Called by a service dispatch routine that cannot successfully
	     decode its arguments.  See also svc_getargs().

     void
     svcerr_noproc(SVCXPRT *xprt)

	     Called by a service dispatch routine that does not implement the
	     procedure number that the caller requests.

     void
     svcerr_noprog(SVCXPRT *xprt)

	     Called when the desired program is not registered with the RPC
	     package.  Service implementors usually do not need this routine.

     void
     svcerr_progvers(SVCXPRT *xprt, u_long low_vers, u_long high_vers)

	     Called when the desired version of a program is not registered
	     with the RPC package.  Service implementors usually do not need
	     this routine.

     void
     svcerr_systemerr(SVCXPRT *xprt)

	     Called by a service dispatch routine when it detects a system
	     error not covered by any particular protocol.  For example, if a
	     service can no longer allocate storage, it may call this routine.

     void
     svcerr_weakauth(SVCXPRT *xprt)

	     Called by a service dispatch routine that refuses to perform a
	     remote procedure call due to insufficient authentication argu‐
	     ments.  The routine calls svcerr_auth(xprt, AUTH_TOOWEAK).

     SVCXPRT *
     svcraw_create(void)

	     This routine creates a toy RPC service transport, to which it
	     returns a pointer.	 The transport is really a buffer within the
	     process's address space, so the corresponding RPC client should
	     live in the same address space; see clntraw_create().  This rou‐
	     tine allows simulation of RPC and acquisition of RPC overheads
	     (such as round trip times), without any kernel interference.
	     This routine returns NULL if it fails.

     SVCXPRT *
     svctcp_create(int sock, u_int send_buf_size, u_int recv_buf_size)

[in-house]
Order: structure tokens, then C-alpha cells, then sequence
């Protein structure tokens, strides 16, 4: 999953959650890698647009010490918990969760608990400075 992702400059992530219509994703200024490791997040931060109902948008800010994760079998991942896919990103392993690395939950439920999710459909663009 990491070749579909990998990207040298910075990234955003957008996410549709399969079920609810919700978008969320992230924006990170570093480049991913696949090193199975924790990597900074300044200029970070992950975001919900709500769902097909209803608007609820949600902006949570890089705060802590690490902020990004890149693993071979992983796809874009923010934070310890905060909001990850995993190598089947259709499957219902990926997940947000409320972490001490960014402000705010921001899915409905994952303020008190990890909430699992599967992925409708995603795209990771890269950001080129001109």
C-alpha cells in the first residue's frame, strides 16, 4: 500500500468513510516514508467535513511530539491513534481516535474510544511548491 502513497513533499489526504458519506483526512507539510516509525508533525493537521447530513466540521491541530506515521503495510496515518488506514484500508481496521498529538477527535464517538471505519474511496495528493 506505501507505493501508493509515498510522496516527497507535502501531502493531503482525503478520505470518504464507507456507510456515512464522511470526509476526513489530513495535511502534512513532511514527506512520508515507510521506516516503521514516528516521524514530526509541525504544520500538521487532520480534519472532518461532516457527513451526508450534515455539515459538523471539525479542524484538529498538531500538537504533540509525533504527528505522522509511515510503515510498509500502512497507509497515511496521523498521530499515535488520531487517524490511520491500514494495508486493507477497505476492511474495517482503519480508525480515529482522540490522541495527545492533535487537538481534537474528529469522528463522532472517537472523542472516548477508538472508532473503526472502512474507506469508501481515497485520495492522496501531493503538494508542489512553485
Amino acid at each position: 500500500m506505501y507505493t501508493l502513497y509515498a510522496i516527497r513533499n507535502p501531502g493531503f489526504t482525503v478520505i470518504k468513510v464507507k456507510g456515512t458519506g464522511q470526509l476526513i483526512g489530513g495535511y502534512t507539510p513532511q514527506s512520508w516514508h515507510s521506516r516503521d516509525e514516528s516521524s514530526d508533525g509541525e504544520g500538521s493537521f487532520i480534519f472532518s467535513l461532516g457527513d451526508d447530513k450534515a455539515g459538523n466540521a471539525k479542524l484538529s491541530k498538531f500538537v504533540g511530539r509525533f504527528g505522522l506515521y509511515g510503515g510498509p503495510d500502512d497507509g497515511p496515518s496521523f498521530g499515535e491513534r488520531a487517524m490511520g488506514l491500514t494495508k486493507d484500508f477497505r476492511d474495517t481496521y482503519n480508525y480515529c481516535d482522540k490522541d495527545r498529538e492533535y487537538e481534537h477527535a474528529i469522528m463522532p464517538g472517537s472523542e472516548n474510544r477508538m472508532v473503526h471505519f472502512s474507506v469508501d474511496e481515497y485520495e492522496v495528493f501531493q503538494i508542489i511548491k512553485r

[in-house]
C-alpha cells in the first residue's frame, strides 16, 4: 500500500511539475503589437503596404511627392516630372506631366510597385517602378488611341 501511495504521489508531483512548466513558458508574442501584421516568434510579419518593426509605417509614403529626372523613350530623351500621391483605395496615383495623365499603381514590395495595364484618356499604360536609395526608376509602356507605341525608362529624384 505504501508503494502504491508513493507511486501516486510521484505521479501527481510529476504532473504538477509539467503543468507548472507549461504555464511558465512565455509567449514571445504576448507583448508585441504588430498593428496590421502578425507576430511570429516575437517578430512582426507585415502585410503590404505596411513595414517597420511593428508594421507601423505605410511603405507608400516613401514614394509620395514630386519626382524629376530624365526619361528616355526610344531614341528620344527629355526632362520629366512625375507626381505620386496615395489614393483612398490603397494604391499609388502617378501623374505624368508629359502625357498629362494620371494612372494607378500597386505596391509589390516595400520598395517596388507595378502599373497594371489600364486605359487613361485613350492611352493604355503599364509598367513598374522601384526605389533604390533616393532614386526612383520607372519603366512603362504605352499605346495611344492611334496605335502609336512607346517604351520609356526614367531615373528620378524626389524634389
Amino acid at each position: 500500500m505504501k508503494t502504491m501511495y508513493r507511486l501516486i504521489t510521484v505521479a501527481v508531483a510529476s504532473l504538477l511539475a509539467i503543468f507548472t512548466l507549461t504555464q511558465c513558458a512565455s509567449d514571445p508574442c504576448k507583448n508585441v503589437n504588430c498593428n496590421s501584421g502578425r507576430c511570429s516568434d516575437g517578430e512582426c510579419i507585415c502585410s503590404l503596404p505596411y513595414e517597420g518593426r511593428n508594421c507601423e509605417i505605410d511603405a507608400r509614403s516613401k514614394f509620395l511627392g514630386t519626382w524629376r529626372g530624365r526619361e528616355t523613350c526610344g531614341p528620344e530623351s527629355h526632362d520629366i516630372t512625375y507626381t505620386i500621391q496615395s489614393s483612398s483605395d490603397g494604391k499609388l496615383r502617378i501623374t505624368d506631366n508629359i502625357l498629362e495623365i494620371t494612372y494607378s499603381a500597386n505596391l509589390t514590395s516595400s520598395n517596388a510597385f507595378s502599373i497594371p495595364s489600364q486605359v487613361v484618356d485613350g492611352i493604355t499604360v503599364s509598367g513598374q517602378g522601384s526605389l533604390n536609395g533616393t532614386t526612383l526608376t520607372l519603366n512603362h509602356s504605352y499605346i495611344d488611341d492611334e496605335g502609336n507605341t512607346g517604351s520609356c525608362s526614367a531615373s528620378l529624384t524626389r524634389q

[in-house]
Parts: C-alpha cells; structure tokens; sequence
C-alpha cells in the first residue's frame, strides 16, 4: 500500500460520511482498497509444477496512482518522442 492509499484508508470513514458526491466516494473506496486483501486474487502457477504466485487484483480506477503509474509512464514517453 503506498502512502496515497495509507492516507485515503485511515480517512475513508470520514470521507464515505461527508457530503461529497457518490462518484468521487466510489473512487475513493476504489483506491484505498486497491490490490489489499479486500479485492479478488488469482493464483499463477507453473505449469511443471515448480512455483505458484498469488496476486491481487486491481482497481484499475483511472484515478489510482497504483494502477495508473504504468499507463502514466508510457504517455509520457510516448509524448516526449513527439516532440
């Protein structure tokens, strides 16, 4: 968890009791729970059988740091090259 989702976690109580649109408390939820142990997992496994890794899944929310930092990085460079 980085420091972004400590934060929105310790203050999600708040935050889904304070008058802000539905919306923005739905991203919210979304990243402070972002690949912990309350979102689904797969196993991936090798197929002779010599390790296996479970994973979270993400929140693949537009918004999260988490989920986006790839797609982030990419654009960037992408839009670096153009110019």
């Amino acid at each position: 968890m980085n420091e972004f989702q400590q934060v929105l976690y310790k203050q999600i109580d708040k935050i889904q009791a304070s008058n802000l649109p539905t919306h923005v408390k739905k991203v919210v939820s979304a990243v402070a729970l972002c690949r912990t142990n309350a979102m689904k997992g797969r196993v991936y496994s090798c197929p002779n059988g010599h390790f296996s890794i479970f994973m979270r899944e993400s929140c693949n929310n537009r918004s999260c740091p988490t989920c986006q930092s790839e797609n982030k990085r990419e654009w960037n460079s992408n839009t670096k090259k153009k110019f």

This routine creates a TCP/IP-based RPC service transport, to
	     which it returns a pointer.  The transport is associated with the
	     socket sock, which may be RPC_ANYSOCK, in which case a new socket
	     is created.  If the socket is not bound to a local TCP port, then
	     this routine binds it to an arbitrary port.  Upon completion,
	     xprt->xp_fd is the transport's socket descriptor, and
	     xprt->xp_port is the transport's port number.  This routine
	     returns NULL if it fails.	Since TCP-based RPC uses buffered I/O,
	     users may specify the size of buffers; values of zero choose
	     suitable defaults.

     SVCXPRT *
     svcunix_create(int sock, u_int send_buf_size, u_int recv_buf_size, char
	     *path)

	     This routine creates a UNIX-based RPC service transport, to which
	     it returns a pointer.  The transport is associated with the
	     socket sock, which may be RPC_ANYSOCK, in which case a new socket
	     is created.  The *path argument is a variable-length file system
	     pathname of at most 104 characters.  This file is not removed
	     when the socket is closed.	 The unlink(2) system call must be
	     used to remove the file.  Upon completion, xprt->xp_fd is the
	     transport's socket descriptor.  This routine returns NULL if it
	     fails.  Since UNIX-based RPC uses buffered I/O, users may specify
	     the size of buffers; values of zero choose suitable defaults.

     SVCXPRT *
     svcunixfd_create(int fd, u_int sendsize, u_int recvsize)

	     Create a service on top of any open descriptor.  The sendsize and
	     recvsize arguments indicate sizes for the send and receive buf‐
	     fers.  If they are zero, a reasonable default is chosen.

     SVCXPRT *
     svcfd_create(int fd, u_int sendsize, u_int recvsize)

	     Create a service on top of any open descriptor.  Typically, this
	     descriptor is a connected socket for a stream protocol such as
	     TCP.  The sendsize and recvsize arguments indicate sizes for the